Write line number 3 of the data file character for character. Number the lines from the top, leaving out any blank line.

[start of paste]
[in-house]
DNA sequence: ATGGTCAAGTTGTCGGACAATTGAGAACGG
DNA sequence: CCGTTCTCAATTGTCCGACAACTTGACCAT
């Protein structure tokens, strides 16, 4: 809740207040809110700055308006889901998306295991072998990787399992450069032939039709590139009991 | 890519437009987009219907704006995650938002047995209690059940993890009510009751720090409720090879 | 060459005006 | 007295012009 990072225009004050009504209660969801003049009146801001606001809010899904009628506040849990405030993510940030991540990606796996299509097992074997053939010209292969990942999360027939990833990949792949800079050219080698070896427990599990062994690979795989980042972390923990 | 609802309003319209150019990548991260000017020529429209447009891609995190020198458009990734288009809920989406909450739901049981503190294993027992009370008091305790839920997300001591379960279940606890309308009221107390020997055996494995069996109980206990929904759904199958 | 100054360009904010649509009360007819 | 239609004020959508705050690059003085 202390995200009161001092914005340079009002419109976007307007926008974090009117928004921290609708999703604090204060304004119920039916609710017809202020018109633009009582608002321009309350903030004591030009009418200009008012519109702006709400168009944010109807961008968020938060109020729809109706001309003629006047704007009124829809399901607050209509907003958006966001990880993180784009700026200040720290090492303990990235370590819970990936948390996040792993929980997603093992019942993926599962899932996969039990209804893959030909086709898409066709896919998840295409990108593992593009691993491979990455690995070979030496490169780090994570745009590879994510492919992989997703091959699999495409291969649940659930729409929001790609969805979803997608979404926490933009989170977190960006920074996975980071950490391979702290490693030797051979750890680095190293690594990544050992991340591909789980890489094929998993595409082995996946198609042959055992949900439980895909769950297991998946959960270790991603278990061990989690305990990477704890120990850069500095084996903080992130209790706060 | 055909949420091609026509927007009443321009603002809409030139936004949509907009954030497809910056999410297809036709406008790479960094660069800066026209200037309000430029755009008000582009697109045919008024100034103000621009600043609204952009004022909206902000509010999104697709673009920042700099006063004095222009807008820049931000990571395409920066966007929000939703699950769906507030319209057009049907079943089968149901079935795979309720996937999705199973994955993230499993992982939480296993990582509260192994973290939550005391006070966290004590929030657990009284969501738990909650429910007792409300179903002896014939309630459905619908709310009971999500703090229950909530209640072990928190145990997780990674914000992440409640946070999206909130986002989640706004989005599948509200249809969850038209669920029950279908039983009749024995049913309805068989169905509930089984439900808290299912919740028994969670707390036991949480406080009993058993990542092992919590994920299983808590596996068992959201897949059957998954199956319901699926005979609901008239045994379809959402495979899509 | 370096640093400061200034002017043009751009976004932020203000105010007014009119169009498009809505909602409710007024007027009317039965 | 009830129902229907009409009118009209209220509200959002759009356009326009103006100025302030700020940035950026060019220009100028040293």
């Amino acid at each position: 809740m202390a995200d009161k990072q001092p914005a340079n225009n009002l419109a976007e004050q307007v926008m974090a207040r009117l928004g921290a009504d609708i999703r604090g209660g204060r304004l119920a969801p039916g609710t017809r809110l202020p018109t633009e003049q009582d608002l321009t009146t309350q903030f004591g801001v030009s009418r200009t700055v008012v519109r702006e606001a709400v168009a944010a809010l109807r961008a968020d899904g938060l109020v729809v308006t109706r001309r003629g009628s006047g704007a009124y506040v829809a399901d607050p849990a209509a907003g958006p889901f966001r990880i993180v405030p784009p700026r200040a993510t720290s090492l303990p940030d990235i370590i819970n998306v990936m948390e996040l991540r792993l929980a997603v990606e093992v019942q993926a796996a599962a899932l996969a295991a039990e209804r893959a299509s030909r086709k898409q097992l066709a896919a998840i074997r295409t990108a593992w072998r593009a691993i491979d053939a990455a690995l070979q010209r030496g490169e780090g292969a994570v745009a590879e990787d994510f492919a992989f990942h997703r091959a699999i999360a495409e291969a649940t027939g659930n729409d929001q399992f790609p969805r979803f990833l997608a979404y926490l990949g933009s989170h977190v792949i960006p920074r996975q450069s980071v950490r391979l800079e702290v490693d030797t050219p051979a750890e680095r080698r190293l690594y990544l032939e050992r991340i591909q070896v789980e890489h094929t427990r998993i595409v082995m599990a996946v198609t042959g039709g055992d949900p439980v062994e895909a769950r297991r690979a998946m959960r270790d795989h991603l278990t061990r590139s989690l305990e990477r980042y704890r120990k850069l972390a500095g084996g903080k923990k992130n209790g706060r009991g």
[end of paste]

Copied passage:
DNA sequence: CCGTTCTCAATTGTCCGACAACTTGACCAT